Category theorists welcome self-learners in a new outreach panel

category theory

David Spivak

Alexis Anaya




We are finding that self learning is becoming more and more popular when it comes to learning category theory. In a collaborative effort to assist people in this pursuit, Topos will host a category theory outreach panel moderated by Emily Riehl, and featuring Tai-Danae Bradley, Eugenia Cheng, Paul Dancstep, and Oliver Lugg.

TL;DR: There will be a Category Theory Outreach Panel March 16 at 17:00UTC, live on Zoom as a Topos Colloquium, and livestreamed on YouTube. Please join!

1 How does a self-learner approach category theory?

Where do you start learning category theory if you’re a nanny wanting to find a short-hand for the sorts of relationships you see all around you? What about a high school student thinking about the future of technology, or a retired person who came across the Category Theory Reddit group. We’ve met a software engineer who moonlights as a poet and is fascinated by the power of metaphor. We find self-learners everywhere. But everyone has different background stories and varying interests, and we each find certain concepts easy and others hard.

So to answer the incredibly difficult question above, we need to address the diversity of self-learners and how they relate to the world: their histories and who they are as people. It’s important to try to meet self-learners where they are and to listen to them when they have questions and suggestions regarding what they need in order to learn category theory.

2 Why this panel?

There are lots of category theory lovers who want to get the word out about this subject, and there are lots of self-learners who are eager to find resources they can relate to. The goal of this panel is to expand and improve the communication channel between these two groups by providing a space for both sides to inform each other.

There’s not a one-size-fits-all solution because each learner has a different background, a different learning style, different set of motivations, etc. One person might learn best by doing exercises in a textbook, whereas another learns best by watching short videos. One wants to get an in-depth look, whereas another wants a guided tour.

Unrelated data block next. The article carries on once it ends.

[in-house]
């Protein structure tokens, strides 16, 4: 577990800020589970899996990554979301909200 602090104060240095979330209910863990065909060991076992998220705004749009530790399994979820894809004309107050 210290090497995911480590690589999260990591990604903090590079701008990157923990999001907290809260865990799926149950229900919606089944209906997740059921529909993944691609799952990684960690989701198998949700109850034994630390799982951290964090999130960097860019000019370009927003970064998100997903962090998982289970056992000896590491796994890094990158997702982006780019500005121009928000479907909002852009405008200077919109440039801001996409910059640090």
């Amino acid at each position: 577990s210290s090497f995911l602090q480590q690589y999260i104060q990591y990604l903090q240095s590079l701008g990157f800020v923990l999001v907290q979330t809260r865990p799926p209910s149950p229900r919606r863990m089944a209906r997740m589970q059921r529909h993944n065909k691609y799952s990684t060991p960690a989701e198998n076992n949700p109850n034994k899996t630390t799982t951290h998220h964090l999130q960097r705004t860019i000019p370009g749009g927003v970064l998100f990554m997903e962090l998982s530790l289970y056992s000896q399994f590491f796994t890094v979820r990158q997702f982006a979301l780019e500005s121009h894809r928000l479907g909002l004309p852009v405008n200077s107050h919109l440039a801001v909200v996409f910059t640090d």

In our case, Alexis is a nanny who is interested in abstraction and new ways of thinking about relationships. Her difficulty in finding resources that she could have on-hand to help her learn category theory led us to a number of conversations on how to improve the situation and eventually to the idea for this panel.

3 Who’s on the panel?

The panel will be moderated by Emily Riehl, who has written a number of expository articles and books for mathematicians, including Category Theory in Context, which aims to highlight applications to other areas of mathematics.

Our four panelists are mathematicians and educators who are actively involved in producing category theory books and videos for a non-expert audience. They are Eugenia Cheng, Paul Dancstep, Oliver Lugg, and Tai-Danae Bradley.

  • Eugenia Cheng has been in the business of improving access to category theory for the last few decades. She was YouTube pioneer, producing the first Catsters videos with Simon Willerton in 2007. Among many other roles, she’s a public educator who “aims to rid the world of math(s) phobia” who has written a number of books for a lay audience, including How to Bake Pi, The Art of Logic, and The Joy of Abstraction — an exploration of math, category theory, and life, for which she is currently running a reading group.
  • Paul Dancstep is a professional educator, previously a senior exhibit developer at the world-famous San Francisco Exploratorium. He is the only member of our panel who is himself a self-learner of category theory. He produced a beautiful 10-minute video called What is Category Theory for Topos Institute last year.
  • Oliver Lugg runs a YouTube channel about mathematics and other subjects. His two videos on category theory, a funny one and a more serious one, together have almost 500,000 views as of this posting.
  • Tai-Danae Bradley was the host of the online PBS math series called Infinite Series. She also runs a popular math and category theory blog called Math3ma, coathored Topology: A Categorical Approach, and wrote a 50-page essay called What is Applied Category Theory.

If you’d like to ask questions of our panelists, please fill out this online form and come to the panel on March 16. Hope to see you there!